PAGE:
A few years ago I worked for a political campaign. At a team meeting about neighborhood canvassing, there was a discussion on what dates and locations to visit. One of the members told me that I cannot go to a few towns because my skin color would hurt the candidate in the polls. Also, my safety was a concern. It set me back for a millisecond and reminded me that not everyone was as progressive as the candidate. It was more shocking that the person that said it to me was a young male in his 20s.
Once, I applied for a local job, and the lesser qualified applicant received the Leadership position. I was offered a non-leadership role, which was not the position I applied for or even the advertised job. Eventually, I asked a few of the board members why they felt I did not receive the position. They shared that a decision person felt my color would stop the company from getting the most exposure, funding, and other bottom-line limiting beliefs.
It's not always about color; I can tell you stories on how being a female has stopped me from being heard. I can also tell you stories when people just plain didn't like me. As I grow in experience and age, I have learned to know how to tell the difference.
All those scenarios hurt emotionally; Having a safe space to heal my thoughts is imperative for me. I have too many people who depend on my emotional stability, and my purpose and light is to keep moving forward empowering others. There is no other option for me but to heal.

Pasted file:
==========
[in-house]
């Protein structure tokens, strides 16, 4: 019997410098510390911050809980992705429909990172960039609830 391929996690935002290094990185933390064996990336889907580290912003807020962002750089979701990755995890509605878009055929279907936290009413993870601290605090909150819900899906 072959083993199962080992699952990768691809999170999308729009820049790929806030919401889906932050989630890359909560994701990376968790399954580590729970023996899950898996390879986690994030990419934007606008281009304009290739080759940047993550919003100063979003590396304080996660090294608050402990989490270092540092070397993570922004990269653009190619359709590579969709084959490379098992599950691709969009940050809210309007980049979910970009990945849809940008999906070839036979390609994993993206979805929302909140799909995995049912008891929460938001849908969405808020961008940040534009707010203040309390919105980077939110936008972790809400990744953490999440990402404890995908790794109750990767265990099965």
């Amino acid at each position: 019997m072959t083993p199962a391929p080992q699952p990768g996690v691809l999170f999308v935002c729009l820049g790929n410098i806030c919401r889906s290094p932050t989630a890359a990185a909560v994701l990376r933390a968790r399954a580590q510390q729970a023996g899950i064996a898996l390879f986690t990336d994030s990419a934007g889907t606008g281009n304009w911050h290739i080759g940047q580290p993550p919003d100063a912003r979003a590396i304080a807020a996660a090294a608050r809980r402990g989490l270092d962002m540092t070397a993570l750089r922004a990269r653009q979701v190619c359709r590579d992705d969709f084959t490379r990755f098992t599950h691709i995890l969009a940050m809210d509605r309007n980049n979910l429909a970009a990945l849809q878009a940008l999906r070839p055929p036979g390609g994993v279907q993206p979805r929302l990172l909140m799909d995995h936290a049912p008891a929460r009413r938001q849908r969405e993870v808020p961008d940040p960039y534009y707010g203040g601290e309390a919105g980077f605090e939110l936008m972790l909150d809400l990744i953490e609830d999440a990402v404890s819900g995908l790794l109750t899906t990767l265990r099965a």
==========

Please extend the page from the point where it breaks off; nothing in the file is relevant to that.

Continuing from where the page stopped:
It is said that diversity is having a seat at the table; inclusion is having an opportunity to speak at the table. But people forget that biases limit who is listening and what is heard. At times leaders do hear and apply their unhealthy limiting beliefs, restricting other people from reaching positions and being productive.
Good talented human beings leave communities, groups, organizations, employers, teams, and relationships of those who forget to show appreciation by recognizing others, value their thoughts and skills, and make them feel like they do belong.
When someone shares a life experience, realize two things; One, they were comfortable telling you a felt experience, Two, don't be dismissive because you have limiting beliefs of what you think to be true.
If you find yourself questioning your own belief system, be intentional with your questions to others. Ask questions with the intent to understand, grow, and build the relationship.